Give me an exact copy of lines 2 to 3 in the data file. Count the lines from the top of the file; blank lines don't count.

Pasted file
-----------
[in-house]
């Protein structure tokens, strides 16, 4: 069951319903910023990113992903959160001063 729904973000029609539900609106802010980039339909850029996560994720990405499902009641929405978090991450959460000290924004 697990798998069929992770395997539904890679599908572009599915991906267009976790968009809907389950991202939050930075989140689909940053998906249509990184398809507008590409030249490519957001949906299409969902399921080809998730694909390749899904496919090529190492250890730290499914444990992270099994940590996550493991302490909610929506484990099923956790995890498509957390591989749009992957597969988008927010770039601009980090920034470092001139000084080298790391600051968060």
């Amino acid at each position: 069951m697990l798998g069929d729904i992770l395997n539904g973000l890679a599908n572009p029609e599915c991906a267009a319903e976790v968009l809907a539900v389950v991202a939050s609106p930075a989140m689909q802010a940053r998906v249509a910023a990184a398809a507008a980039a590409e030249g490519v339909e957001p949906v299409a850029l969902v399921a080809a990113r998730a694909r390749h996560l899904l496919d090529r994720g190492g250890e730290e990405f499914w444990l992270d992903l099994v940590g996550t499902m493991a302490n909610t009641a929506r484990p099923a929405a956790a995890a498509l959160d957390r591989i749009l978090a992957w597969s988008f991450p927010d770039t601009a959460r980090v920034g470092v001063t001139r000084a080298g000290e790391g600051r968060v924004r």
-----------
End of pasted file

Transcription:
């Protein structure tokens, strides 16, 4: 069951319903910023990113992903959160001063 729904973000029609539900609106802010980039339909850029996560994720990405499902009641929405978090991450959460000290924004 697990798998069929992770395997539904890679599908572009599915991906267009976790968009809907389950991202939050930075989140689909940053998906249509990184398809507008590409030249490519957001949906299409969902399921080809998730694909390749899904496919090529190492250890730290499914444990992270099994940590996550493991302490909610929506484990099923956790995890498509957390591989749009992957597969988008927010770039601009980090920034470092001139000084080298790391600051968060």
């Amino acid at each position: 069951m697990l798998g069929d729904i992770l395997n539904g973000l890679a599908n572009p029609e599915c991906a267009a319903e976790v968009l809907a539900v389950v991202a939050s609106p930075a989140m689909q802010a940053r998906v249509a910023a990184a398809a507008a980039a590409e030249g490519v339909e957001p949906v299409a850029l969902v399921a080809a990113r998730a694909r390749h996560l899904l496919d090529r994720g190492g250890e730290e990405f499914w444990l992270d992903l099994v940590g996550t499902m493991a302490n909610t009641a929506r484990p099923a929405a956790a995890a498509l959160d957390r591989i749009l978090a992957w597969s988008f991450p927010d770039t601009a959460r980090v920034g470092v001063t001139r000084a080298g000290e790391g600051r968060v924004r």